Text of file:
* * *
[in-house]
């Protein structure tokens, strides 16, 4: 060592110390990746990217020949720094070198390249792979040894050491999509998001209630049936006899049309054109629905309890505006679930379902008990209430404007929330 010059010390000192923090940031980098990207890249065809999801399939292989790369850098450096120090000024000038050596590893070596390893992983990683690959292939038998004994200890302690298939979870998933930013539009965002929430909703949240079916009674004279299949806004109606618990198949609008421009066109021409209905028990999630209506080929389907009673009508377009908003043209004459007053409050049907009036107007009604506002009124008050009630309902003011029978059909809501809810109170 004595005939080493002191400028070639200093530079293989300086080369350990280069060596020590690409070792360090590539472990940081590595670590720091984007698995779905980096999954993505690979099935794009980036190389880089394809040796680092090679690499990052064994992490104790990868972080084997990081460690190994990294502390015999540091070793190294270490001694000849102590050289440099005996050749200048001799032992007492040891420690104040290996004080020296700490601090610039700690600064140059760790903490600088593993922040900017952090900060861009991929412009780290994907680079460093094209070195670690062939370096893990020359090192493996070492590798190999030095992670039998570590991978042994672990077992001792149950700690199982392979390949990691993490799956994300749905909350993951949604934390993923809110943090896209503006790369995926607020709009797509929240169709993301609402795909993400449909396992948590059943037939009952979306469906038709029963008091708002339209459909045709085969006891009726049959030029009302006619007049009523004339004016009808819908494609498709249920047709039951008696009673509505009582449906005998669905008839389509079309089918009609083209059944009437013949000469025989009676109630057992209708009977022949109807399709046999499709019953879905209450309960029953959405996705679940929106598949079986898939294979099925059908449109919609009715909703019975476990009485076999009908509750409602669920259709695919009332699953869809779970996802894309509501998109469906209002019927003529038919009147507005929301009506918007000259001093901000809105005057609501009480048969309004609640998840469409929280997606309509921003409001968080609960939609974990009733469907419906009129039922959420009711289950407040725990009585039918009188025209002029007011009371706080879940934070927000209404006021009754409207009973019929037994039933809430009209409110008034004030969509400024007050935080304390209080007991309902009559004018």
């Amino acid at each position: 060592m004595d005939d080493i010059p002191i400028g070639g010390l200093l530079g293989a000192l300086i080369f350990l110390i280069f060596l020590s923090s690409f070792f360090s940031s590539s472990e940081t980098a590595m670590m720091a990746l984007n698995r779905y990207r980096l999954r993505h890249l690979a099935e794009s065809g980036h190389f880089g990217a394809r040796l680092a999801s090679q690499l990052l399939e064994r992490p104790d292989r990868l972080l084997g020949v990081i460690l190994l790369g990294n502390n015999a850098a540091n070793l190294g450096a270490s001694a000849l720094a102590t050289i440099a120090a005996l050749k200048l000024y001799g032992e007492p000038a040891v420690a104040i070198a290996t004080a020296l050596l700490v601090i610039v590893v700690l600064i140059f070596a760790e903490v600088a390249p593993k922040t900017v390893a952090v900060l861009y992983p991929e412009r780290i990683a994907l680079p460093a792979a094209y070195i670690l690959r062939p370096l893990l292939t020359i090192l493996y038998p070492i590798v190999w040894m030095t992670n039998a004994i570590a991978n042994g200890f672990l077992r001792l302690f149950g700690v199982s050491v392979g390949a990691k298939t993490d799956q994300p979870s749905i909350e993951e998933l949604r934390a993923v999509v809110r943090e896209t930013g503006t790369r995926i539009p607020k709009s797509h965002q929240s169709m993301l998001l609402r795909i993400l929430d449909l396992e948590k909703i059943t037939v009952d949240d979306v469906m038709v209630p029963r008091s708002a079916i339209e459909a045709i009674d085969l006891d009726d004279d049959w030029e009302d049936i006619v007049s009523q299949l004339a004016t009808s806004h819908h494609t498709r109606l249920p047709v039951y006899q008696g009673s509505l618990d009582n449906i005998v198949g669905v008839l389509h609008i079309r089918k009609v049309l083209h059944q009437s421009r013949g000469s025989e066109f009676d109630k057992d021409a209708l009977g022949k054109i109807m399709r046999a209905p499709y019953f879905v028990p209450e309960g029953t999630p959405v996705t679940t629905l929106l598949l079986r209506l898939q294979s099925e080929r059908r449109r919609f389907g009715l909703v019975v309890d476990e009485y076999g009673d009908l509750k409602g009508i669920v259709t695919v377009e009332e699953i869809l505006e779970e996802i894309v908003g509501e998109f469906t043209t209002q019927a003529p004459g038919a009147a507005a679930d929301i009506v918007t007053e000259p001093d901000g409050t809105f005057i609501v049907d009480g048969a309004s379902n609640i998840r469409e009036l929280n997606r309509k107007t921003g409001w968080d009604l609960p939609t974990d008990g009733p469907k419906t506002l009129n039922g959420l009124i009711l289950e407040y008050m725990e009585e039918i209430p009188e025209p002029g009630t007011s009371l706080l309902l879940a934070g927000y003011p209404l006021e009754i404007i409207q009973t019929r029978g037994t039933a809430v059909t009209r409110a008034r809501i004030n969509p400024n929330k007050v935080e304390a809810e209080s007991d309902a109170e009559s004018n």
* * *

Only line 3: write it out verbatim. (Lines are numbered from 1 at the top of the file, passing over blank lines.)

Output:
């Amino acid at each position: 060592m004595d005939d080493i010059p002191i400028g070639g010390l200093l530079g293989a000192l300086i080369f350990l110390i280069f060596l020590s923090s690409f070792f360090s940031s590539s472990e940081t980098a590595m670590m720091a990746l984007n698995r779905y990207r980096l999954r993505h890249l690979a099935e794009s065809g980036h190389f880089g990217a394809r040796l680092a999801s090679q690499l990052l399939e064994r992490p104790d292989r990868l972080l084997g020949v990081i460690l190994l790369g990294n502390n015999a850098a540091n070793l190294g450096a270490s001694a000849l720094a102590t050289i440099a120090a005996l050749k200048l000024y001799g032992e007492p000038a040891v420690a104040i070198a290996t004080a020296l050596l700490v601090i610039v590893v700690l600064i140059f070596a760790e903490v600088a390249p593993k922040t900017v390893a952090v900060l861009y992983p991929e412009r780290i990683a994907l680079p460093a792979a094209y070195i670690l690959r062939p370096l893990l292939t020359i090192l493996y038998p070492i590798v190999w040894m030095t992670n039998a004994i570590a991978n042994g200890f672990l077992r001792l302690f149950g700690v199982s050491v392979g390949a990691k298939t993490d799956q994300p979870s749905i909350e993951e998933l949604r934390a993923v999509v809110r943090e896209t930013g503006t790369r995926i539009p607020k709009s797509h965002q929240s169709m993301l998001l609402r795909i993400l929430d449909l396992e948590k909703i059943t037939v009952d949240d979306v469906m038709v209630p029963r008091s708002a079916i339209e459909a045709i009674d085969l006891d009726d004279d049959w030029e009302d049936i006619v007049s009523q299949l004339a004016t009808s806004h819908h494609t498709r109606l249920p047709v039951y006899q008696g009673s509505l618990d009582n449906i005998v198949g669905v008839l389509h609008i079309r089918k009609v049309l083209h059944q009437s421009r013949g000469s025989e066109f009676d109630k057992d021409a209708l009977g022949k054109i109807m399709r046999a209905p499709y019953f879905v028990p209450e309960g029953t999630p959405v996705t679940t629905l929106l598949l079986r209506l898939q294979s099925e080929r059908r449109r919609f389907g009715l909703v019975v309890d476990e009485y076999g009673d009908l509750k409602g009508i669920v259709t695919v377009e009332e699953i869809l505006e779970e996802i894309v908003g509501e998109f469906t043209t209002q019927a003529p004459g038919a009147a507005a679930d929301i009506v918007t007053e000259p001093d901000g409050t809105f005057i609501v049907d009480g048969a309004s379902n609640i998840r469409e009036l929280n997606r309509k107007t921003g409001w968080d009604l609960p939609t974990d008990g009733p469907k419906t506002l009129n039922g959420l009124i009711l289950e407040y008050m725990e009585e039918i209430p009188e025209p002029g009630t007011s009371l706080l309902l879940a934070g927000y003011p209404l006021e009754i404007i409207q009973t019929r029978g037994t039933a809430v059909t009209r409110a008034r809501i004030n969509p400024n929330k007050v935080e304390a809810e209080s007991d309902a109170e009559s004018n």